I'd like to hear the logic of the dev who decided an eyepatch would be a good idea for armor for the head slot. Isn't an eyepatch what you end up wearing because you didn't put your helmet on?

To clarify, I like both as part of a well-structured leveling process. I just hate with a passion that endgame conceit whereby developers set you to occupy your time in repeatedly grinding the same instanced content for weeks and months to increase incrementally the stats on the armor you're already wearing, so as to keep you subscribed, or at least playing, until the next paid-for expansion can be cobbled together.

With a level cap of 35 in a game soon to cap at twice that I dare say endgame grind is something that needn't concern me. Perhaps when Stormblood drops Yoshi P might even loosen the reins a little more. I hope so, although by then I'll probably be playing something else anyway.

If I do wander away, I imagine I'll come back eventually. I always have so far, much though I thought for a while I never would. There's just something about that Eorzean air...

Sunday, May 21, 2017

Don't Give Up

Earlier this week, over at Massively OP, Eliot Lefebvre posted a deeply nihilistic piece on the mortality of MMOs. The truism that "every... MMO is going to shut down" doesn't get us very much further than "everyone living is going to die" or "the sun is going to burn out"so I'm not sure quite what demons he was trying to exorcise but he sure sounded angry about something.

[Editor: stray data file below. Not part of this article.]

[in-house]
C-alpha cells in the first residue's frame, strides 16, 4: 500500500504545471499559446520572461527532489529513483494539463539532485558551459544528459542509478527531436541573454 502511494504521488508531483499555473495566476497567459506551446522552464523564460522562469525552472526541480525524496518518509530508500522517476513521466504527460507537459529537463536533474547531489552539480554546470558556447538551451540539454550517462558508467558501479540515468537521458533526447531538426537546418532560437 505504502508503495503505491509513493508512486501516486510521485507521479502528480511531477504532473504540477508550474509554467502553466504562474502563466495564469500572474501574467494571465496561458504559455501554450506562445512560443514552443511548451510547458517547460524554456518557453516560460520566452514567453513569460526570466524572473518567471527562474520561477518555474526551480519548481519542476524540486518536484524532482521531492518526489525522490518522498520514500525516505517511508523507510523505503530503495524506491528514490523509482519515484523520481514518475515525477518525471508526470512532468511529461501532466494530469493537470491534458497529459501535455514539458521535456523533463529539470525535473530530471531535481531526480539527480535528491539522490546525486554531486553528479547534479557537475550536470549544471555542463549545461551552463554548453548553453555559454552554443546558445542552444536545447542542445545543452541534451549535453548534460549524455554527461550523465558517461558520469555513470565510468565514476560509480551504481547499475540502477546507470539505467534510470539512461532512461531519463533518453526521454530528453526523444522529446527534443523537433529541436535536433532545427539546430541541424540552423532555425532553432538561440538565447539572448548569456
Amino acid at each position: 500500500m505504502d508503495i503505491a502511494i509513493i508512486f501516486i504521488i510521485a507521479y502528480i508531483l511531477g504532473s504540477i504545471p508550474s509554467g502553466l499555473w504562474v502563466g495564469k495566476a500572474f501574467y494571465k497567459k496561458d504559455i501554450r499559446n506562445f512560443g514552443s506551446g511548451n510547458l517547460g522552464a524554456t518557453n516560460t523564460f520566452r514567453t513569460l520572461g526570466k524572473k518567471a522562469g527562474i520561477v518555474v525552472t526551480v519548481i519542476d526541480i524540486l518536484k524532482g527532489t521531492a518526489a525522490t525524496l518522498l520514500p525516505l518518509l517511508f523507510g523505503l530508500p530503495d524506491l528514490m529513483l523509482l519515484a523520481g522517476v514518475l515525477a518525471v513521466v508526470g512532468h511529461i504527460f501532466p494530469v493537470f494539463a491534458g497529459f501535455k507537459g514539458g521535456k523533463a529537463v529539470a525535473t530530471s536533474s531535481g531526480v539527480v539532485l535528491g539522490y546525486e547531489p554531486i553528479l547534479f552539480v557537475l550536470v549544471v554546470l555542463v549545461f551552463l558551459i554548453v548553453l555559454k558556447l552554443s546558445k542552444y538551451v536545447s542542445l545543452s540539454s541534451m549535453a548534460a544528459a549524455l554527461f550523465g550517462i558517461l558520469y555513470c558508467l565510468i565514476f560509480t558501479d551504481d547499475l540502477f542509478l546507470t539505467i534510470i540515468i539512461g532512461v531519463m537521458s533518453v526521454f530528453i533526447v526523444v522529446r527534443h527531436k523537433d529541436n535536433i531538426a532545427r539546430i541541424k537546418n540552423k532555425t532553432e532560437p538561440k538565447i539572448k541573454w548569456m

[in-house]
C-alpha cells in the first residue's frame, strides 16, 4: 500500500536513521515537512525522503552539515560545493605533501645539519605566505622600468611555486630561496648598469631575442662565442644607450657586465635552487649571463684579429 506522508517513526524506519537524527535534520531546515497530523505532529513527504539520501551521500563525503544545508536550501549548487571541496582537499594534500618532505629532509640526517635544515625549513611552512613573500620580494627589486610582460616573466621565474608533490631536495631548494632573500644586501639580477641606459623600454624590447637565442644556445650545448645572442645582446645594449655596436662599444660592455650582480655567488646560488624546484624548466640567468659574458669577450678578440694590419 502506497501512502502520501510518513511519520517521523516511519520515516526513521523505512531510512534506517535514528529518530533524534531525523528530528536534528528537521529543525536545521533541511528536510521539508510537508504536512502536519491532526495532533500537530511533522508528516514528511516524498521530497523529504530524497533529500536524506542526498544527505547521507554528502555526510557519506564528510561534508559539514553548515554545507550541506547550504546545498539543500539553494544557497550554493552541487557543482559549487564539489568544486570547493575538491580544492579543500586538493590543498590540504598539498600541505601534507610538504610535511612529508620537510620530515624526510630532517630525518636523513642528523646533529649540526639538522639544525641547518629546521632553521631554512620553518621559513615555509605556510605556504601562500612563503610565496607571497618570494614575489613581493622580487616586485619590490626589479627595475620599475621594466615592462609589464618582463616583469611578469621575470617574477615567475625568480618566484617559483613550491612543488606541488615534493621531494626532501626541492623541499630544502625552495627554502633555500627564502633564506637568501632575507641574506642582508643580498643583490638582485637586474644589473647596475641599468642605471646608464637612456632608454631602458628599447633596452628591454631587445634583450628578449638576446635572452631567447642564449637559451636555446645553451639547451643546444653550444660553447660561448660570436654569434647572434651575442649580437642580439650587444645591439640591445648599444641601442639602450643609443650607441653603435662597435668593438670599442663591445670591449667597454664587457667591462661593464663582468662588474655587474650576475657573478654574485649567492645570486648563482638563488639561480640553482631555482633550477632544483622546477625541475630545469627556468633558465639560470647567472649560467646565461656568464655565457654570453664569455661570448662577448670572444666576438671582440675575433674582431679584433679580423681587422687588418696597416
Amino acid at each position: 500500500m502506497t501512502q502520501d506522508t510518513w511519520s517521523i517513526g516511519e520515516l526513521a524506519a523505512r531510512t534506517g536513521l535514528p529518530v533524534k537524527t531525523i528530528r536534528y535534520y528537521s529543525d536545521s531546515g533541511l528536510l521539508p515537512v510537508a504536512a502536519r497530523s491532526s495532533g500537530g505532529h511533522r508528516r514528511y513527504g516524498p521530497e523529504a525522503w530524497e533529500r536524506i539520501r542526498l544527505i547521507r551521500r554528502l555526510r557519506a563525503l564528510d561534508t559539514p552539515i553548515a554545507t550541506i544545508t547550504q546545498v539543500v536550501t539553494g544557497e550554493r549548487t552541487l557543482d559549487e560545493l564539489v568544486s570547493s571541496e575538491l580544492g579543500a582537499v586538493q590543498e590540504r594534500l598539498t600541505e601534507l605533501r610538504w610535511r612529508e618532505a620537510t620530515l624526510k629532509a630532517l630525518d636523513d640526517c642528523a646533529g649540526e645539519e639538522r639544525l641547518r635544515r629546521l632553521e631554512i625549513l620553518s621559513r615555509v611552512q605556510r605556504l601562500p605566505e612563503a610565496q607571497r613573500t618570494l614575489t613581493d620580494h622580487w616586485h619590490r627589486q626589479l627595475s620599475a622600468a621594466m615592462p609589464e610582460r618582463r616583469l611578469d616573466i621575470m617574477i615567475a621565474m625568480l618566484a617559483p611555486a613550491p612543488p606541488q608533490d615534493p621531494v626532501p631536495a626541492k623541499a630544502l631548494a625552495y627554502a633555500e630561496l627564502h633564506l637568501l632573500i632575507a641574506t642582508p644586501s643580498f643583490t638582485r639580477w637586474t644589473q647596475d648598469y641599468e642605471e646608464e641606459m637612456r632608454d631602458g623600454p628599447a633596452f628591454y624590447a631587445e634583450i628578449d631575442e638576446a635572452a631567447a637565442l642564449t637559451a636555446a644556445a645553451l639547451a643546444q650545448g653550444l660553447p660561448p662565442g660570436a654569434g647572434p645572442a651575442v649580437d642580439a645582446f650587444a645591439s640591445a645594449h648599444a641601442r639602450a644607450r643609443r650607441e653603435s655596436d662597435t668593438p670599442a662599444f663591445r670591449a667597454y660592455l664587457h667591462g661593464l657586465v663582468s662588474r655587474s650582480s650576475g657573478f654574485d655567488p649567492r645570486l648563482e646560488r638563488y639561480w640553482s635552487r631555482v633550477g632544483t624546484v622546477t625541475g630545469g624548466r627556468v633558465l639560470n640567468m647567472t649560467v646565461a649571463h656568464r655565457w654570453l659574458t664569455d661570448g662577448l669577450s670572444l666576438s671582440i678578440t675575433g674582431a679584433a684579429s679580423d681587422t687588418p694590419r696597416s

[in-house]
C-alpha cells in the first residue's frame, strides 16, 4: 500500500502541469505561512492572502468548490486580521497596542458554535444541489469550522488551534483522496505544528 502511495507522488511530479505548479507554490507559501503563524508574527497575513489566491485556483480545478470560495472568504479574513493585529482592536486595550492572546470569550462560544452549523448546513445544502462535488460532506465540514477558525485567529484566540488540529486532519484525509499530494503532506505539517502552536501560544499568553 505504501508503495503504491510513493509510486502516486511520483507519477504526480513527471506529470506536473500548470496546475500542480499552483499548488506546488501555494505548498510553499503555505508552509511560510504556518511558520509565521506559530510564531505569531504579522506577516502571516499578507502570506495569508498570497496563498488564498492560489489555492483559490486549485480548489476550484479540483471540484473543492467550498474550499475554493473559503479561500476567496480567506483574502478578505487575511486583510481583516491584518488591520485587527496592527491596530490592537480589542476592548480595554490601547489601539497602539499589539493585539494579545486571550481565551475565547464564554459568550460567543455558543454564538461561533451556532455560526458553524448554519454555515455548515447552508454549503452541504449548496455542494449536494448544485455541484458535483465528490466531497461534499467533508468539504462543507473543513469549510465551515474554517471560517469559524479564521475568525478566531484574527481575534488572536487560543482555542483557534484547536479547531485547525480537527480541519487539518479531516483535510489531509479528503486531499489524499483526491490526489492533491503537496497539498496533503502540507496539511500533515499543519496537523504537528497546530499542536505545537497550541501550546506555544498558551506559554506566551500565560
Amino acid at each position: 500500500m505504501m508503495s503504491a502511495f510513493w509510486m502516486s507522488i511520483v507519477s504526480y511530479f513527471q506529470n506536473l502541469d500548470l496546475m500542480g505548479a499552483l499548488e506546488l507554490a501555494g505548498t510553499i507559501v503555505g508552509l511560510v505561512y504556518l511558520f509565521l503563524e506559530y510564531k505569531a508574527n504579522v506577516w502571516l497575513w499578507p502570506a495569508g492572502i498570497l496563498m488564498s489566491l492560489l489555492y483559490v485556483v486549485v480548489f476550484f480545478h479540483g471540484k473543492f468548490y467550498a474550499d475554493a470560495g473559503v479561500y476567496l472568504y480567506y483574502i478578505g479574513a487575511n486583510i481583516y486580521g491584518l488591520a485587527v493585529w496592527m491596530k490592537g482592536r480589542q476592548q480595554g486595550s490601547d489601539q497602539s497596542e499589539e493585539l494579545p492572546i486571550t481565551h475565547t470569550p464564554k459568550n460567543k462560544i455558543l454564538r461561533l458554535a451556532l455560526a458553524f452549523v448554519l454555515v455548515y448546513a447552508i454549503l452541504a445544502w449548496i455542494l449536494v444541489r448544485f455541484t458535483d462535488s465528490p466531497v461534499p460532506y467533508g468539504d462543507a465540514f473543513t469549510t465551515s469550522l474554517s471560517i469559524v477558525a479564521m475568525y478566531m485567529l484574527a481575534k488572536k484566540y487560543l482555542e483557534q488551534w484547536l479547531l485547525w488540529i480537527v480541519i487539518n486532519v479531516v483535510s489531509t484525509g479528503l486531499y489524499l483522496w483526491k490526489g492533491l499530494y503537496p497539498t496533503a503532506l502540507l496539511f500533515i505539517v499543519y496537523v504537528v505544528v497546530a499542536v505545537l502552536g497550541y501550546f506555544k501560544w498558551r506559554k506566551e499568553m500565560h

Yes, nothing lasts forever. We get that. The world will burn. What we want to know, we never can - until it happens: when?

There's an obvious flaw in the argument that says because "no MMOs...last forever" we must compose ourselves immediately for the inevitable day when the last server closes. The flaw in that line of thinking is that, while our favorite MMO will indeed not last forever, it may very well last longer than we do.

If we revert to observable fact rather than emotional grandstanding, the history of the genre to date suggests that MMOs, by and large, are rarely in imminent danger of closure. Meridian 59 is already in its third decade.  Ultima Online and Lineage will soon follow it, with EverQuest, Anarchy Online, Dark Age of Camelot and the rest of the pack not far behind.

Without question, all of those games have outlived many who once played them. More than fifteen years ago I met people in both EQ and DAOC who were then in their sixties. They may still be playing now, in their seventies and eighties. I know I hope I will be. Whether they, or I, make it that far, it's a certainty not everyone will.

When it comes to fears of mortality it seems to me that a more appropriate concern isn't whether what you love will last long enough for you to enjoy it to the full but at what point you may have to concede that it has more fullness than you'll ever get to experience. You will end, it will go on. You'll never know what happens next.

I had a conversation with someone I work with yesterday about Dr. Who. I'm not a Whovian but I have watched the show for almost all my life. I was five years old when it began and I'm told I saw the first show when it was broadcast in 1963 although I can't remember it.

Dr. Who was cancelled, apparently for good, in 1989, by which time I had been following it, on and off, mostly on, for more than a quarter of a century. At that point I thought, if I thought about it at all, that I'd had all the Dr. Who I was going to get.